You’d know him if you saw him, but you’d certainly know him if you heard him. For some four decades, the voice of PATRICK ALLEN was among the most well-known in Britain.
His booming, authoritative tones made him a natural choice for voiceover work and, if the worst had happened, he would indeed have been the last set of pipes we ever heard.
But reassuring though his toffee-brown tonsils were, we’re glad it wasn’t.
Allen was born in Malawi before being evacuated to Canada where he stayed during his formative years. He moved to the UK in the 1950s and became a hard-working character actor, excelling in square-jawed macho roles in tales of derring-do that were popular at the time, such as the adventure series Crane.
Though he continued to act as he got older, Allen increasingly picked up work from voiceovers.
He was blessed with fantastic diction and an ability to make even his shopping list sound authoritative – qualities that led ultimately to umpteen adverts, most famously Barratt Homes, and endless public information films.
But he wasn’t just hired for the quality of his voice. Of equal attraction was his immense professionalism. Simon Bates once recalled that he booked Allen to read the whole of Jurassic Park on the radio, only for the actor to rattle it off in an hour and a half, changing character throughout and not making a single fluff.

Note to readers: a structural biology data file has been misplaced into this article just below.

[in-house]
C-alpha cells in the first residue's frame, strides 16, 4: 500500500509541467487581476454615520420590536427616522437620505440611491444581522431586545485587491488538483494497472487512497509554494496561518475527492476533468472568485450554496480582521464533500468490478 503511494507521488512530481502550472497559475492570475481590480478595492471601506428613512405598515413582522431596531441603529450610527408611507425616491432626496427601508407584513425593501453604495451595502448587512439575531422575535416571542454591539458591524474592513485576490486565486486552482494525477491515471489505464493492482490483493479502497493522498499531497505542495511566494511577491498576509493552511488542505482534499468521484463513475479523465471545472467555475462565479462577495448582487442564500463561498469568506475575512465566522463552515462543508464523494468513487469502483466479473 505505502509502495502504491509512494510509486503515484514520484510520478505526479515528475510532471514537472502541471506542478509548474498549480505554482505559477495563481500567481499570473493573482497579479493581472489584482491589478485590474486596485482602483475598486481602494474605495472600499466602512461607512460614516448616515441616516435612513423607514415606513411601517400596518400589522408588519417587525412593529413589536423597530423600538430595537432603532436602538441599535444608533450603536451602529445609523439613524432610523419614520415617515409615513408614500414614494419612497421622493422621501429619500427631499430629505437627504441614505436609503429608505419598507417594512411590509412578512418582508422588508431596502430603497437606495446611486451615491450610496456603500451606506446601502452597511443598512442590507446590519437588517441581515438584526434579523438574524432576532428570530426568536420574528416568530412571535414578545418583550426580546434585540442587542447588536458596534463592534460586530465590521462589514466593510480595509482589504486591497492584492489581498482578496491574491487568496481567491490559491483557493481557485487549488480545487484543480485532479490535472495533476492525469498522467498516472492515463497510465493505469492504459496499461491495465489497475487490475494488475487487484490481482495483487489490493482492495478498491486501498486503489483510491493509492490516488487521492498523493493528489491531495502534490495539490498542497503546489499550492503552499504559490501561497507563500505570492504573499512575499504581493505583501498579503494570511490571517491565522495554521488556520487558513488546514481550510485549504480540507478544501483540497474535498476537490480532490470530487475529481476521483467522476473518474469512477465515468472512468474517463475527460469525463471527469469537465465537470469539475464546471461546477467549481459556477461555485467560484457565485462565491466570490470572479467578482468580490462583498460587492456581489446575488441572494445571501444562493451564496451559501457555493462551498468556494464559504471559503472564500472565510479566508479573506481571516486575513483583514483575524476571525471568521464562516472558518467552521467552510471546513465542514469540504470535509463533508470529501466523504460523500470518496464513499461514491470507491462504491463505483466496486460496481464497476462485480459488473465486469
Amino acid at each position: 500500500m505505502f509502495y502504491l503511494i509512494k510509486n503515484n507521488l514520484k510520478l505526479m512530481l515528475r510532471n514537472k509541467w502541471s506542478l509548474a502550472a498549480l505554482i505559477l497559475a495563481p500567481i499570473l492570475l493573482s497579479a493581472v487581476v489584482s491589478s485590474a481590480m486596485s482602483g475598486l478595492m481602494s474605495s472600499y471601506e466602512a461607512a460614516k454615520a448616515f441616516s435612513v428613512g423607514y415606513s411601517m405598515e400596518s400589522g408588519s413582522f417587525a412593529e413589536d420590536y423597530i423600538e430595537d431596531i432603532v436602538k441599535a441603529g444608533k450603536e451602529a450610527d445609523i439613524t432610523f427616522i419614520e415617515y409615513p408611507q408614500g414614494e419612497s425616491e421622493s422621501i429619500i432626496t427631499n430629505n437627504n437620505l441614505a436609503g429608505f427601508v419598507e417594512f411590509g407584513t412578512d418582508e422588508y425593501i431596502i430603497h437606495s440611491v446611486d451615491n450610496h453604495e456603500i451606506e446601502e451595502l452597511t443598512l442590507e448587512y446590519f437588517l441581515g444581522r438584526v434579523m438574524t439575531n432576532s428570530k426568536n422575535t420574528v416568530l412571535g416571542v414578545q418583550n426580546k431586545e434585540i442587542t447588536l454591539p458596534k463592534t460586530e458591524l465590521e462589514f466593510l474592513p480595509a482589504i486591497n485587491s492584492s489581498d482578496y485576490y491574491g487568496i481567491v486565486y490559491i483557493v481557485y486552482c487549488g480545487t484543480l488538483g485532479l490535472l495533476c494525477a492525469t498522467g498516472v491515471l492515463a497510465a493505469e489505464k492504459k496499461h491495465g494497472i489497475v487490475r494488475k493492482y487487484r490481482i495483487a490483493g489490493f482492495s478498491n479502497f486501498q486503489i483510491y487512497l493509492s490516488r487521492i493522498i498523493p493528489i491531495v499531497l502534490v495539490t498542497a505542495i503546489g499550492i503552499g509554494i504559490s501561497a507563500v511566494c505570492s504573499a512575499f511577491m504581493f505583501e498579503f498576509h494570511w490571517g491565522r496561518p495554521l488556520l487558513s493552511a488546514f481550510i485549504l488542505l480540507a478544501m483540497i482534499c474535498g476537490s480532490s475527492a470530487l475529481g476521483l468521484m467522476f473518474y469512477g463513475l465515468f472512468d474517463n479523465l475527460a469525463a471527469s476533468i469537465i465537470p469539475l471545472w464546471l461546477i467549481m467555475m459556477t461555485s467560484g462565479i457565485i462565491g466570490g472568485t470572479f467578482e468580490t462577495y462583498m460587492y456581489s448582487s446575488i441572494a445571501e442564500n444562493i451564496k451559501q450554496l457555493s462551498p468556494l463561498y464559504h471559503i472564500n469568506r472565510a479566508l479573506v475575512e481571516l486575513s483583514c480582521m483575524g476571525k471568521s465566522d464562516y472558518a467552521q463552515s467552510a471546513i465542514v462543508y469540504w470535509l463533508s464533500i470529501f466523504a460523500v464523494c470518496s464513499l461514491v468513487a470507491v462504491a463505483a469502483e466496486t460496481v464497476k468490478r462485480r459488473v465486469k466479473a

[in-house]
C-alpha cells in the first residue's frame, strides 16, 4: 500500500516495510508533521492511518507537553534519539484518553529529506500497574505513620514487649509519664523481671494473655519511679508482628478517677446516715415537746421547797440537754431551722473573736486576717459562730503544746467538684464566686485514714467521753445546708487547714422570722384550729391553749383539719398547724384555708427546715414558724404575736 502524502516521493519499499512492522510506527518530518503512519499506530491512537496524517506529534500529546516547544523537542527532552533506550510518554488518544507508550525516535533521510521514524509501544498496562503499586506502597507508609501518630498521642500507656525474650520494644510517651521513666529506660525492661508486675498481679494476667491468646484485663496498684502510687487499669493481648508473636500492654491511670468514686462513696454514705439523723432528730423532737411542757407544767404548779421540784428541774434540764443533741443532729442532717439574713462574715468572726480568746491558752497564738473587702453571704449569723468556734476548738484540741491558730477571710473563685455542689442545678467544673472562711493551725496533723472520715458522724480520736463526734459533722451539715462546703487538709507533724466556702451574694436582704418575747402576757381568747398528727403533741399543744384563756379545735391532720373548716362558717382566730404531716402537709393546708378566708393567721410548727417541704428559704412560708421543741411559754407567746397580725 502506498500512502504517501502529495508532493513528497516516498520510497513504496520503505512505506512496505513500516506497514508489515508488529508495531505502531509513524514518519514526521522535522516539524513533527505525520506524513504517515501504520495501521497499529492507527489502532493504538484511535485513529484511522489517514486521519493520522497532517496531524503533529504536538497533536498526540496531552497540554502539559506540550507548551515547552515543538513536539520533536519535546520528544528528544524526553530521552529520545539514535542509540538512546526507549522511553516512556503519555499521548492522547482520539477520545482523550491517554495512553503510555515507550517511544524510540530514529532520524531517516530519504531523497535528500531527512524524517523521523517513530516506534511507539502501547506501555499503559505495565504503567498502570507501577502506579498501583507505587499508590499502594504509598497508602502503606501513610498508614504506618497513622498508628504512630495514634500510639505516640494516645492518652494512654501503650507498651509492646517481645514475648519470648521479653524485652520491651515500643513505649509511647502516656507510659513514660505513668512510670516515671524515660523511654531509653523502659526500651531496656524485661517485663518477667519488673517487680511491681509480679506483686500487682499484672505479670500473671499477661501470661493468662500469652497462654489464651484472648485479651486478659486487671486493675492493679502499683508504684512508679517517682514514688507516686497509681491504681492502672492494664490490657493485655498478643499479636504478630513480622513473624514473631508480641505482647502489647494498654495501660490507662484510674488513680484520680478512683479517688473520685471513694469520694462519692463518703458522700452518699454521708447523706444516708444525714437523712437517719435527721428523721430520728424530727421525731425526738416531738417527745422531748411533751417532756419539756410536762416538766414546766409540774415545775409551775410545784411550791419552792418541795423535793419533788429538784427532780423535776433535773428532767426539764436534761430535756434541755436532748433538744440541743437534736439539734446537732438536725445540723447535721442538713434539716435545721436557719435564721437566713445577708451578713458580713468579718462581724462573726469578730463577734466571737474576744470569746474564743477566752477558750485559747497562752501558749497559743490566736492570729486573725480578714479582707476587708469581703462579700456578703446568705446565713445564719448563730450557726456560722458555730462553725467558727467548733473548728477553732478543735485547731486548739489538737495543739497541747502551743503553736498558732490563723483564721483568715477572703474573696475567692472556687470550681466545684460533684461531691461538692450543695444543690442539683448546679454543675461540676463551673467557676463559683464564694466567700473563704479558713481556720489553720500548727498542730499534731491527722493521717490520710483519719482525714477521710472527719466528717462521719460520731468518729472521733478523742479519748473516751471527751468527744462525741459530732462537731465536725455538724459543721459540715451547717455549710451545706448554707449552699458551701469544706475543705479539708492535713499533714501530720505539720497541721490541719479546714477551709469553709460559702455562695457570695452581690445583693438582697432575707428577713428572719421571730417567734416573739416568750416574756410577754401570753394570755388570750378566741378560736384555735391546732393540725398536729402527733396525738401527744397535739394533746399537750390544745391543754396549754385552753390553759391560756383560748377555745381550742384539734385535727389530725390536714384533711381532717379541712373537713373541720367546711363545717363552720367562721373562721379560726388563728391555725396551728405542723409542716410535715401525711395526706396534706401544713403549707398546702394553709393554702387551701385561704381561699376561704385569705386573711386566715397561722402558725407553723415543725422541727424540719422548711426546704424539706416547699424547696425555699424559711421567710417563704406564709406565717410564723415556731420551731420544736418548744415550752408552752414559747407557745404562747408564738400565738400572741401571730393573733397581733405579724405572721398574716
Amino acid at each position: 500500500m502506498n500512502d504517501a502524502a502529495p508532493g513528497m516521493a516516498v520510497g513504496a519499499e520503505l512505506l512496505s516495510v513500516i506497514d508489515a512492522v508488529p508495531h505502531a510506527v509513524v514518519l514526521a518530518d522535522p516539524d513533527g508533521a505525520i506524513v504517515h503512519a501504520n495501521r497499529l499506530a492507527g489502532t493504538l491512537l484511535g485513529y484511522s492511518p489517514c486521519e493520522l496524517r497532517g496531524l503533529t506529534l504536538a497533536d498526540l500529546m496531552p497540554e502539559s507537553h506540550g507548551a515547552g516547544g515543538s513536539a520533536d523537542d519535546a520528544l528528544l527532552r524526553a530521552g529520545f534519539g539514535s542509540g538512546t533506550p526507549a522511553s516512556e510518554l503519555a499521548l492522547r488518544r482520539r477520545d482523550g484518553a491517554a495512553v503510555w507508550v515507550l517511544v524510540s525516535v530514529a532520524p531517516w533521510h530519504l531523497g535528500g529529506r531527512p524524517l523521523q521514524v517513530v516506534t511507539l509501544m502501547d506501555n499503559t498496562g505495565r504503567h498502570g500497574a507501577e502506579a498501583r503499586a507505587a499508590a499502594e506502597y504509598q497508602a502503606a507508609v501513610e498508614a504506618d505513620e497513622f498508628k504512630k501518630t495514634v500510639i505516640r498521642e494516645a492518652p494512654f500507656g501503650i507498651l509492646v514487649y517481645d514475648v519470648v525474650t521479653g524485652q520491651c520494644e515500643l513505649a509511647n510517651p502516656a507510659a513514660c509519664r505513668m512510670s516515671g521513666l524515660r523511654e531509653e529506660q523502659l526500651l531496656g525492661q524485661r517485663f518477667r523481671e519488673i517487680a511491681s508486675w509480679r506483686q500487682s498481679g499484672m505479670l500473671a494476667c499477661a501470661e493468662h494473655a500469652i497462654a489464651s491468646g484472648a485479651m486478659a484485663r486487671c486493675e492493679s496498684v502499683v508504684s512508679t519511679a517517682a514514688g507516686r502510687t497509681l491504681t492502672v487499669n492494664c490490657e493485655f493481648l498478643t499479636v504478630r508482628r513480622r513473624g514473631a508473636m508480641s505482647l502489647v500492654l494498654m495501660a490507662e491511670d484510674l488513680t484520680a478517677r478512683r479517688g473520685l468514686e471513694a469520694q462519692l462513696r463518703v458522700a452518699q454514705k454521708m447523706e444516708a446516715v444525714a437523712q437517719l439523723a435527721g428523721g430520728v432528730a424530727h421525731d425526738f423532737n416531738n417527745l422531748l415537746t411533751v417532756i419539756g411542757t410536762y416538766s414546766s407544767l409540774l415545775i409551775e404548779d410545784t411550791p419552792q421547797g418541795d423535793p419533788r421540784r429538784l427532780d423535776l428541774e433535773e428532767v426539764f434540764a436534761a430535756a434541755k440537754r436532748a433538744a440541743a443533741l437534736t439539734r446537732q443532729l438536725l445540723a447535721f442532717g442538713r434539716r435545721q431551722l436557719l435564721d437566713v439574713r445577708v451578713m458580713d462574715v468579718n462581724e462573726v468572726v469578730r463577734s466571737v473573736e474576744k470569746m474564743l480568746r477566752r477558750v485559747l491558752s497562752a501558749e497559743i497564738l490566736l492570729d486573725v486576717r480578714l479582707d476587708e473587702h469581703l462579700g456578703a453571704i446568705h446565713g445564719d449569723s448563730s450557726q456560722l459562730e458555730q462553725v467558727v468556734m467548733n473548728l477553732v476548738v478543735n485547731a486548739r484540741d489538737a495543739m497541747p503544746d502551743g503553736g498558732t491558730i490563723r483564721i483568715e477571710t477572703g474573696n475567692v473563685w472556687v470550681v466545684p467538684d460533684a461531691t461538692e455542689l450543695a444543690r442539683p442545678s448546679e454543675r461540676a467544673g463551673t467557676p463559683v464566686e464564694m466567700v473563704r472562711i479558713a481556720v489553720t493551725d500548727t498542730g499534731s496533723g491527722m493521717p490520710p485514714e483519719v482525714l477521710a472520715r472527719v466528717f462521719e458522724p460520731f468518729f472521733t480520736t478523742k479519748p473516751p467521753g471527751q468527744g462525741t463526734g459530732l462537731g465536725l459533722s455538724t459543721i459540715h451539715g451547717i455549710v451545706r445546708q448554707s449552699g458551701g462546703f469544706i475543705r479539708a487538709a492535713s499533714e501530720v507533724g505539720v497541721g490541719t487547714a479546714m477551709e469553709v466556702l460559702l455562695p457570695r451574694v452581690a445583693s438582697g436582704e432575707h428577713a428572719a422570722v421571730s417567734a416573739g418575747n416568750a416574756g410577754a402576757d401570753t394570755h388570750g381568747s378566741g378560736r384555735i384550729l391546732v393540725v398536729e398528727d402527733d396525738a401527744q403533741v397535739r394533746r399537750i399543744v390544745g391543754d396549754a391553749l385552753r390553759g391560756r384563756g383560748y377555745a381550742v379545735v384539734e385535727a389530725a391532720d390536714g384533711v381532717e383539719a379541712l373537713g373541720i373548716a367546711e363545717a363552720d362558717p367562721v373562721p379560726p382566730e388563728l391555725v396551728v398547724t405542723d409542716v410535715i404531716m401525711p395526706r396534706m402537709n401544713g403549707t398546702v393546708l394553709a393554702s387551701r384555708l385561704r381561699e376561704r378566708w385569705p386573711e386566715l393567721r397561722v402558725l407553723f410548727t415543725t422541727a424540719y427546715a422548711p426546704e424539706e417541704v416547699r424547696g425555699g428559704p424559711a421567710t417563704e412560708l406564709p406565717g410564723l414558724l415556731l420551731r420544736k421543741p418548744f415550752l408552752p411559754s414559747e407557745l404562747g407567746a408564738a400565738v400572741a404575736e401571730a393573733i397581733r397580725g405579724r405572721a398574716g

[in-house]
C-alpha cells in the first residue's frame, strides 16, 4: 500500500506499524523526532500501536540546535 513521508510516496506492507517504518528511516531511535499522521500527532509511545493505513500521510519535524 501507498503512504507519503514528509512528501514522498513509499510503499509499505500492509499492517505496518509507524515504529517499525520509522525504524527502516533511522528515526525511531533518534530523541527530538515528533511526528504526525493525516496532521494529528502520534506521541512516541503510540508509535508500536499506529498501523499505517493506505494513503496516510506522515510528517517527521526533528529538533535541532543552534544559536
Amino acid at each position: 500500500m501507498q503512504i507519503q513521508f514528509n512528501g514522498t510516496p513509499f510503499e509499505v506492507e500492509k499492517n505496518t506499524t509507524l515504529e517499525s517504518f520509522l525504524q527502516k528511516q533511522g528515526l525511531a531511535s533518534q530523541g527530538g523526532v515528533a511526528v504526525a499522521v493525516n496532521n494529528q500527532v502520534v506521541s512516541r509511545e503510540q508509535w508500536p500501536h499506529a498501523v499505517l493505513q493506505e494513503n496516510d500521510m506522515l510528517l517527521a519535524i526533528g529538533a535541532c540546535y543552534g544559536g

In later life Allen even set up his own voice-over studio, such was his skill at the form.
But one of his most famous roles was in something we weren’t even supposed to see. These were the uber-scary Protect and Survive films, intended to educate the nation about how to prepare for nuclear attack.
Thankfully they have never (yet) needed to be officially broadcast. However even Allen’s reassuring and authoritative tones couldn’t make the ideas of shitting in a bucket and wrapping a corpse in cellophane anything less than terrifying. Far more fun was the re-recorded version he did for Two Tribes.
In later life Allen was happy to send himself up. He narrated The Black Adder, provided voiceovers for The Smell of Reeves and Mortimer and bellowed demented slogans for E4.
He died in 2006, since when a host of other people have tried to replicate his style. But for the nearest thing we’ve surely ever had to the voice of God, Patrick Allen demands respect.
THE DEFINING ROLE: Protect and Survive illustrates Patrick’s marvellous ability to deliver any line, no many how appalling; however a nicer example of his work remains his many years spent as the face, and voice, of Barratt Homes.